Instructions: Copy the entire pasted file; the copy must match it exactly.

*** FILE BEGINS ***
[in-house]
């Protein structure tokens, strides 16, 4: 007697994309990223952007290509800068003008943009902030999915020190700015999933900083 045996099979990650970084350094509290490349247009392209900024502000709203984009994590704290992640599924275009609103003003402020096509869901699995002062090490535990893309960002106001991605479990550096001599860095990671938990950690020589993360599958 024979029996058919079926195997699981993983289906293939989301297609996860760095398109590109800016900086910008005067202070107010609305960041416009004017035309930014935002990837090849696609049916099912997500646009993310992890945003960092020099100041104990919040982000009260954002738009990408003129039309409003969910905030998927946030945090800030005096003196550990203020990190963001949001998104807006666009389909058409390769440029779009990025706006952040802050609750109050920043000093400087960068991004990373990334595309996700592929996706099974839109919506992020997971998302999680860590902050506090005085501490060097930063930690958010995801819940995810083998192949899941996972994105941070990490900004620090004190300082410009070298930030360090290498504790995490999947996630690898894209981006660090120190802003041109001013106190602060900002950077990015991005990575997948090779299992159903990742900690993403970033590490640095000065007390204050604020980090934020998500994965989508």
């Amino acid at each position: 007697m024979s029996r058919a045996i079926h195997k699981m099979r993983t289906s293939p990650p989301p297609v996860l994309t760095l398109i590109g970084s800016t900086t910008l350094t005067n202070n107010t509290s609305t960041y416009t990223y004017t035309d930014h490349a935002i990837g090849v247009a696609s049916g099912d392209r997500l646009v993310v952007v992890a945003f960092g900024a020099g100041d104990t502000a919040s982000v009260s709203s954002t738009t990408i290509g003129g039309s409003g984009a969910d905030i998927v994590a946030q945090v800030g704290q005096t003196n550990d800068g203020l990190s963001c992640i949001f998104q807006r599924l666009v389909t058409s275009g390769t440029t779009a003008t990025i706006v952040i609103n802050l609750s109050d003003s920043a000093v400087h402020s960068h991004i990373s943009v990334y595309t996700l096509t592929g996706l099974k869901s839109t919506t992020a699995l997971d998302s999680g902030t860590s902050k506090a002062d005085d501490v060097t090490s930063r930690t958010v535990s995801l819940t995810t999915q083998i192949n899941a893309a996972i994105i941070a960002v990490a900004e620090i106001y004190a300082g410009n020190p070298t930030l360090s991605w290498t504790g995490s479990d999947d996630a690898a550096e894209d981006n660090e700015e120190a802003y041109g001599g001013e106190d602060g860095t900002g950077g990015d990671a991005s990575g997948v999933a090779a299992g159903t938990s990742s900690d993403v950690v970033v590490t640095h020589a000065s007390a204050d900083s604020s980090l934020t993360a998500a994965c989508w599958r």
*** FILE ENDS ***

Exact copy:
[in-house]
């Protein structure tokens, strides 16, 4: 007697994309990223952007290509800068003008943009902030999915020190700015999933900083 045996099979990650970084350094509290490349247009392209900024502000709203984009994590704290992640599924275009609103003003402020096509869901699995002062090490535990893309960002106001991605479990550096001599860095990671938990950690020589993360599958 024979029996058919079926195997699981993983289906293939989301297609996860760095398109590109800016900086910008005067202070107010609305960041416009004017035309930014935002990837090849696609049916099912997500646009993310992890945003960092020099100041104990919040982000009260954002738009990408003129039309409003969910905030998927946030945090800030005096003196550990203020990190963001949001998104807006666009389909058409390769440029779009990025706006952040802050609750109050920043000093400087960068991004990373990334595309996700592929996706099974839109919506992020997971998302999680860590902050506090005085501490060097930063930690958010995801819940995810083998192949899941996972994105941070990490900004620090004190300082410009070298930030360090290498504790995490999947996630690898894209981006660090120190802003041109001013106190602060900002950077990015991005990575997948090779299992159903990742900690993403970033590490640095000065007390204050604020980090934020998500994965989508």
């Amino acid at each position: 007697m024979s029996r058919a045996i079926h195997k699981m099979r993983t289906s293939p990650p989301p297609v996860l994309t760095l398109i590109g970084s800016t900086t910008l350094t005067n202070n107010t509290s609305t960041y416009t990223y004017t035309d930014h490349a935002i990837g090849v247009a696609s049916g099912d392209r997500l646009v993310v952007v992890a945003f960092g900024a020099g100041d104990t502000a919040s982000v009260s709203s954002t738009t990408i290509g003129g039309s409003g984009a969910d905030i998927v994590a946030q945090v800030g704290q005096t003196n550990d800068g203020l990190s963001c992640i949001f998104q807006r599924l666009v389909t058409s275009g390769t440029t779009a003008t990025i706006v952040i609103n802050l609750s109050d003003s920043a000093v400087h402020s960068h991004i990373s943009v990334y595309t996700l096509t592929g996706l099974k869901s839109t919506t992020a699995l997971d998302s999680g902030t860590s902050k506090a002062d005085d501490v060097t090490s930063r930690t958010v535990s995801l819940t995810t999915q083998i192949n899941a893309a996972i994105i941070a960002v990490a900004e620090i106001y004190a300082g410009n020190p070298t930030l360090s991605w290498t504790g995490s479990d999947d996630a690898a550096e894209d981006n660090e700015e120190a802003y041109g001599g001013e106190d602060g860095t900002g950077g990015d990671a991005s990575g997948v999933a090779a299992g159903t938990s990742s900690d993403v950690v970033v590490t640095h020589a000065s007390a204050d900083s604020s980090l934020t993360a998500a994965c989508w599958r």